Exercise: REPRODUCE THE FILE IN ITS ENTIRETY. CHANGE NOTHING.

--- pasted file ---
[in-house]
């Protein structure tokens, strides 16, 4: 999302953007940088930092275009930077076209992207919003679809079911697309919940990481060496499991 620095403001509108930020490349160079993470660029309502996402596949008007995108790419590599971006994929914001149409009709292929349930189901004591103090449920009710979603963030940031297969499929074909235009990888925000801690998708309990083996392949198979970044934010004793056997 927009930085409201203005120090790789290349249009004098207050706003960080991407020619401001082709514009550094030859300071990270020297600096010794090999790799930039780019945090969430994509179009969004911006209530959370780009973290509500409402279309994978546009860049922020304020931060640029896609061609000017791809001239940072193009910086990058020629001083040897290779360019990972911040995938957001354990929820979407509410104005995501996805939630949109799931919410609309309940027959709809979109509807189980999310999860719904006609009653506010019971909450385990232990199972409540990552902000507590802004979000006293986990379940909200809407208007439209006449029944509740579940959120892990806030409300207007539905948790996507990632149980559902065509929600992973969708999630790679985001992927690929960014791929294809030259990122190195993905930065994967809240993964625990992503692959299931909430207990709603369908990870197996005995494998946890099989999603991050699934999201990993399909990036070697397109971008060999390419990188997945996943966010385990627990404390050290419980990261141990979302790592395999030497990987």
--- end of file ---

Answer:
[in-house]
């Protein structure tokens, strides 16, 4: 999302953007940088930092275009930077076209992207919003679809079911697309919940990481060496499991 620095403001509108930020490349160079993470660029309502996402596949008007995108790419590599971006994929914001149409009709292929349930189901004591103090449920009710979603963030940031297969499929074909235009990888925000801690998708309990083996392949198979970044934010004793056997 927009930085409201203005120090790789290349249009004098207050706003960080991407020619401001082709514009550094030859300071990270020297600096010794090999790799930039780019945090969430994509179009969004911006209530959370780009973290509500409402279309994978546009860049922020304020931060640029896609061609000017791809001239940072193009910086990058020629001083040897290779360019990972911040995938957001354990929820979407509410104005995501996805939630949109799931919410609309309940027959709809979109509807189980999310999860719904006609009653506010019971909450385990232990199972409540990552902000507590802004979000006293986990379940909200809407208007439209006449029944509740579940959120892990806030409300207007539905948790996507990632149980559902065509929600992973969708999630790679985001992927690929960014791929294809030259990122190195993905930065994967809240993964625990992503692959299931909430207990709603369908990870197996005995494998946890099989999603991050699934999201990993399909990036070697397109971008060999390419990188997945996943966010385990627990404390050290419980990261141990979302790592395999030497990987």